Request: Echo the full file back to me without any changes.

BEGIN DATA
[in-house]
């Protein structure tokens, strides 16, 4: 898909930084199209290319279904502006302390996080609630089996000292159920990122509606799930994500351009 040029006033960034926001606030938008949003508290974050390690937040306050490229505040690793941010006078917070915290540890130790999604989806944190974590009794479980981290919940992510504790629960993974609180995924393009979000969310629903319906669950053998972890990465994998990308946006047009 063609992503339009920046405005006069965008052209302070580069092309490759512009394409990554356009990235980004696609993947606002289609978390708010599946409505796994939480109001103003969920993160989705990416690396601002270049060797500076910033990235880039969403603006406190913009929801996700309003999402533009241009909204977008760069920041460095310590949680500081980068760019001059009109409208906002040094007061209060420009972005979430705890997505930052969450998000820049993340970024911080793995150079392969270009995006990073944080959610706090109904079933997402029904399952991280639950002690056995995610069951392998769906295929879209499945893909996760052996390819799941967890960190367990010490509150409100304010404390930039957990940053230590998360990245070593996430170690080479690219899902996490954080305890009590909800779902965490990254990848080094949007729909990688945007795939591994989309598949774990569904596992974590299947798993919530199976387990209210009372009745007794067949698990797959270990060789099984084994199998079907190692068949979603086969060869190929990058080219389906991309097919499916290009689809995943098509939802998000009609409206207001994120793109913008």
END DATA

[in-house]
């Protein structure tokens, strides 16, 4: 898909930084199209290319279904502006302390996080609630089996000292159920990122509606799930994500351009 040029006033960034926001606030938008949003508290974050390690937040306050490229505040690793941010006078917070915290540890130790999604989806944190974590009794479980981290919940992510504790629960993974609180995924393009979000969310629903319906669950053998972890990465994998990308946006047009 063609992503339009920046405005006069965008052209302070580069092309490759512009394409990554356009990235980004696609993947606002289609978390708010599946409505796994939480109001103003969920993160989705990416690396601002270049060797500076910033990235880039969403603006406190913009929801996700309003999402533009241009909204977008760069920041460095310590949680500081980068760019001059009109409208906002040094007061209060420009972005979430705890997505930052969450998000820049993340970024911080793995150079392969270009995006990073944080959610706090109904079933997402029904399952991280639950002690056995995610069951392998769906295929879209499945893909996760052996390819799941967890960190367990010490509150409100304010404390930039957990940053230590998360990245070593996430170690080479690219899902996490954080305890009590909800779902965490990254990848080094949007729909990688945007795939591994989309598949774990569904596992974590299947798993919530199976387990209210009372009745007794067949698990797959270990060789099984084994199998079907190692068949979603086969060869190929990058080219389906991309097919499916290009689809995943098509939802998000009609409206207001994120793109913008």